County employees face new travel crackdown
Wednesday, June 28, 2006
by STEVE PATTERSON Staff Reporter
Cook County employees must receive permission for any travel expenses they plan to bill to taxpayers, according to a new edict.
The policy comes on the heels of a Chicago Sun-Times report detailing how a highway department employee was paid for driving 1,000 miles he never really drove.
According to a memo obtained by the Sun-Times, county chief of staff James Whigham enacted the new rule just a day after the newspaper began asking about Allen Back's mileage expense sheets.
A 2005 memo shows highway department personnel supervisor William Krystyniak -- a former alderman -- reported "irregularities" in two of Back's mileage sheets.
Those irregularities, the memo to highway superintendent Wally Kos said, qualified as "major cause infractions," punishable by suspension or termination.
But Back was never punished, asked to pay anything back to the county and, he said last week, no one even talked to him about it.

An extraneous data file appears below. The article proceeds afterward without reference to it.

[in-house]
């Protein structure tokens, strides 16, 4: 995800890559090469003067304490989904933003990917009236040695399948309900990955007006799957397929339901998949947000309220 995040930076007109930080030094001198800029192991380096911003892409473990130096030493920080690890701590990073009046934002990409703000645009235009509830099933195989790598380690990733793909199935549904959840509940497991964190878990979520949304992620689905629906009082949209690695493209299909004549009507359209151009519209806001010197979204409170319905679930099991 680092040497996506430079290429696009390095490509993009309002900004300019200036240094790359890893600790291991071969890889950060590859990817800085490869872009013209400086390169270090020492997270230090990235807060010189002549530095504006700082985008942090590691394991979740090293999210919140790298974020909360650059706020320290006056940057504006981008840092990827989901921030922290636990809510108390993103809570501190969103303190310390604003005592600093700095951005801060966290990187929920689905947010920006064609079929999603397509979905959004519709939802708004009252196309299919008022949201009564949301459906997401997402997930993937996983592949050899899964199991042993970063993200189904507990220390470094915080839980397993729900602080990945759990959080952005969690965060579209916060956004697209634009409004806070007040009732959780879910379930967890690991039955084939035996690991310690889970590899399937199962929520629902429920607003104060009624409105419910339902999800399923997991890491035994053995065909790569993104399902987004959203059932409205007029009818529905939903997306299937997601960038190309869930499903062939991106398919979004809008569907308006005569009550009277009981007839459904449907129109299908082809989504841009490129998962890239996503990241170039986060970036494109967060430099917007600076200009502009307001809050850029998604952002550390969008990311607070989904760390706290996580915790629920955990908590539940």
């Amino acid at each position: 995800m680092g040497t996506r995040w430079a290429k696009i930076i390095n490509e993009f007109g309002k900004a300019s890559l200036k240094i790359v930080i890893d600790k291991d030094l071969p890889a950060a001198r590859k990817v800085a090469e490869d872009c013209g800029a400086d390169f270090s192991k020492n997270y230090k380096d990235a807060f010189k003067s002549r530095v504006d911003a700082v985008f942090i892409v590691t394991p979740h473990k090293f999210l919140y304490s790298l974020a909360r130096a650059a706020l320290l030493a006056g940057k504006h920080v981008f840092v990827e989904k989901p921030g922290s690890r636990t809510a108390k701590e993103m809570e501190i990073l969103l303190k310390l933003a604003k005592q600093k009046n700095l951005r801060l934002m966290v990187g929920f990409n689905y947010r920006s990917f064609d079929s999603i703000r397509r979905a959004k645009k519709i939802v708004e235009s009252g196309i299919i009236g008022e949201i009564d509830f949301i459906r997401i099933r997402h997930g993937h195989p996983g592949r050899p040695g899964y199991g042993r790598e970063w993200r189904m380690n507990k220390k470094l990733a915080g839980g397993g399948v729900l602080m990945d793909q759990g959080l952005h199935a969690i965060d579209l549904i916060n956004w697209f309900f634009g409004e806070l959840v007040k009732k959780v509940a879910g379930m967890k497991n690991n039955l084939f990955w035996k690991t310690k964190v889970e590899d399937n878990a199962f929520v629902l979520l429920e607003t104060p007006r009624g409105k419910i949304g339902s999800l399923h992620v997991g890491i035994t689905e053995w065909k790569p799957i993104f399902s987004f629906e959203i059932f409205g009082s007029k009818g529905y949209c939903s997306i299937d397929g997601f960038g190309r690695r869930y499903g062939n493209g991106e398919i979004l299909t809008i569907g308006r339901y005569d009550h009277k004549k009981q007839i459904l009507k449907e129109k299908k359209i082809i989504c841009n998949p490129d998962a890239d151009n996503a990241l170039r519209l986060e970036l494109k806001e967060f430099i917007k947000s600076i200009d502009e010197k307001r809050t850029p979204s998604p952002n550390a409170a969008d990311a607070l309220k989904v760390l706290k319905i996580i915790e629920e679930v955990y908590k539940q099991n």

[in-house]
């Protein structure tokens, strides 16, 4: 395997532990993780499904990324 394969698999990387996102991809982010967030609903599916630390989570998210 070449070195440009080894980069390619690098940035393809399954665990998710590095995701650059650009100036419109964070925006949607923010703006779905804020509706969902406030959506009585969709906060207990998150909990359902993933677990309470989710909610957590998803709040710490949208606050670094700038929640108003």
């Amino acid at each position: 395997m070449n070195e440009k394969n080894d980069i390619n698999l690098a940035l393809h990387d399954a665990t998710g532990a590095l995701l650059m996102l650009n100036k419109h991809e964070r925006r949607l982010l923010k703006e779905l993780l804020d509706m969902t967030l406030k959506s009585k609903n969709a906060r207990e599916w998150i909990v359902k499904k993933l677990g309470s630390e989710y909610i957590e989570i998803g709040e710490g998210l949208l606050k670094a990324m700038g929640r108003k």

That lack of follow-up is now being investigated by the county.
Commissioner Tony Peraica said it's part of a broader problem with extravagant travel expenses, while Commissioner Forrest Claypool said it's part of a pattern in county government where "politically connected employees are rarely called to account for their misdeeds. No matter what they do, they seem to get a pass."
But Whigham, operating county government in the absence of ailing Board President John Stroger, said the new policy is an effort "to ensure accountability."
Sun-Times story attracted attention
"We need to establish criteria outlining the benefit to Cook County and the need for it," he said of requests for travel.
Whigham's policy says travel "that is not directly integral" to job responsibilities "is not authorized."
The ban extends to conferences and seminars that don't have prior approval by Whigham, adding the county won't approve reimbursements without prior approval.
Taxi and parking fees for county meetings, it adds, will no longer be reimbursed.
The county also will "randomly examine mileage reimbursement requests for reasonableness," Whigham's memo says.
Tuesday, among several budget transfers, the highway department requested extra money for employee travel -- something that department has done every year at least since 2002, records show.
Additionally, the department has hired 13 people since January, in spite of a years-long hiring freeze Stroger said in 2004 could only be lifted for critical positions.